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Therapeutics & Diagnostics 18-054

Celiac Disease Interventions by Agents Affecting the AhR Pathway

To mitigate the symptoms of celiac disease and other gluten-related disorders, McMaster researchers have developed a new combination therapy.

Tech ID



Elena Verdu
Bruno Lamas
Jeremy Mark Wells
Philippe Langella
Harry Sokol

Patent Status

US, CA, and EP Patent Applications Filed.

Stage of Research

Proof of principle data available; Science Translational Medicine, 2020.


Carmen Carrasquilla
Business Development Manager


Celiac disease is a chronic autoimmune disease in which ingestion of even tiny amounts of gluten can trigger an immune response that causes symptoms such as abdominal pain, headache, fatigue and constipation. While environmental factors, such as the gut microbiota, are implicated in the development of celiac disease, the mechanisms behind this are not well understood. Currently, the only efficient treatment for celiac disease and other gluten-related disorders is a strict, life-long diet of gluten-free foods, which can be costly and challenging to maintain.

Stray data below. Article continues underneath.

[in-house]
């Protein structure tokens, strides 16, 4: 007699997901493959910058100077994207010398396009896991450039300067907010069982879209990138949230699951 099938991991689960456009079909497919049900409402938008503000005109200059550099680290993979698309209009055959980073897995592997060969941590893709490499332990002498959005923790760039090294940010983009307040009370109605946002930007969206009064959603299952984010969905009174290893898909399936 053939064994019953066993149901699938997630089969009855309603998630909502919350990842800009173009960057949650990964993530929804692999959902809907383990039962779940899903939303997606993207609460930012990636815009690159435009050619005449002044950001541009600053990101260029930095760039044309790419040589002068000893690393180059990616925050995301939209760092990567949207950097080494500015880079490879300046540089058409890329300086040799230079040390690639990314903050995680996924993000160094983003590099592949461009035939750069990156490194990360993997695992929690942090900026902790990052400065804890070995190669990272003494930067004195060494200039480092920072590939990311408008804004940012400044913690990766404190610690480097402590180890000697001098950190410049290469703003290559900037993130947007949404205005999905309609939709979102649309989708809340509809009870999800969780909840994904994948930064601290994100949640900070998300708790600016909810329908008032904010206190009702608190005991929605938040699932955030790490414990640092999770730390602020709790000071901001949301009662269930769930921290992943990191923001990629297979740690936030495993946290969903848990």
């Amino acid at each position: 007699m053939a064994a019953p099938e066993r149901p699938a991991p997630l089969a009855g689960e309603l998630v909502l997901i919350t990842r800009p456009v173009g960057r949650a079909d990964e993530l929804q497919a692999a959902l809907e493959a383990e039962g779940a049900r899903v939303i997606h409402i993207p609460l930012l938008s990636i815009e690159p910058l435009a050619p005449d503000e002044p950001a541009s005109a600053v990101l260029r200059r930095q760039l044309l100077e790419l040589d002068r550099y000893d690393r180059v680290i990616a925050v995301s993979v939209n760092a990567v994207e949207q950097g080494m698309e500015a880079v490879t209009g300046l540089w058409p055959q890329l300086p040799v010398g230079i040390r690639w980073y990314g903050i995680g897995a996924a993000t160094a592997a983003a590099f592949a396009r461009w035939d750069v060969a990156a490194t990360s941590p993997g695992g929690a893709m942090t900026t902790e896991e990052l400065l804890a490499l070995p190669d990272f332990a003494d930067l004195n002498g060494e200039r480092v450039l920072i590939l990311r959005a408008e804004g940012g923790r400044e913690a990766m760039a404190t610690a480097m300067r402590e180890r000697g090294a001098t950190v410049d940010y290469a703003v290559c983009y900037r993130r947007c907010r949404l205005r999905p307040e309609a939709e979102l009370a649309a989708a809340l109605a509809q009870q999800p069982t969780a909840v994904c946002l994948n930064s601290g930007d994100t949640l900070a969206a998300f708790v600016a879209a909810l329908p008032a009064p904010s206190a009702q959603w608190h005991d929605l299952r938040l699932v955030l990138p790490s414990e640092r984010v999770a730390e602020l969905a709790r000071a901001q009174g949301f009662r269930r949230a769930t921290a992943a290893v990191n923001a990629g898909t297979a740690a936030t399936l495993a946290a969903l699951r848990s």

Researchers at McMaster University have identified a new pathway, the aryl hydrocarbon receptor (AhR) pathway, that is impaired in celiac disease patients. In doing so, they found administering agents that can be metabolized to activate the AhR pathway, particularly with specific probiotic bacteria, reduces gluten-induced pathology, inflammation and gut dysfunction in animal models of celiac disease. This highlights that AhR activation, can be a target for the development of novel therapeutics and interventions for treating celiac disease.


  • Development of new preventative and therapeutic strategies to treat and/or ameliorate gastrointestinal symptoms of gluten-related disorders, such as celiac disease.
  • Method for monitoring treatment efficacy of celiac disease and other gluten-related disorders by determining AhR activity.


  • Reduce the severity of gluten-related disease symptoms.
  • Improve quality of life of people with celiac disease and other gluten-related disorders.
  • Better understanding of gut microbiota effects on gluten-induced immunopathology.


Image obtained from:

Hamilton Health Sciences, St. Joseph's Healthcare Hamilton and McMaster University logos.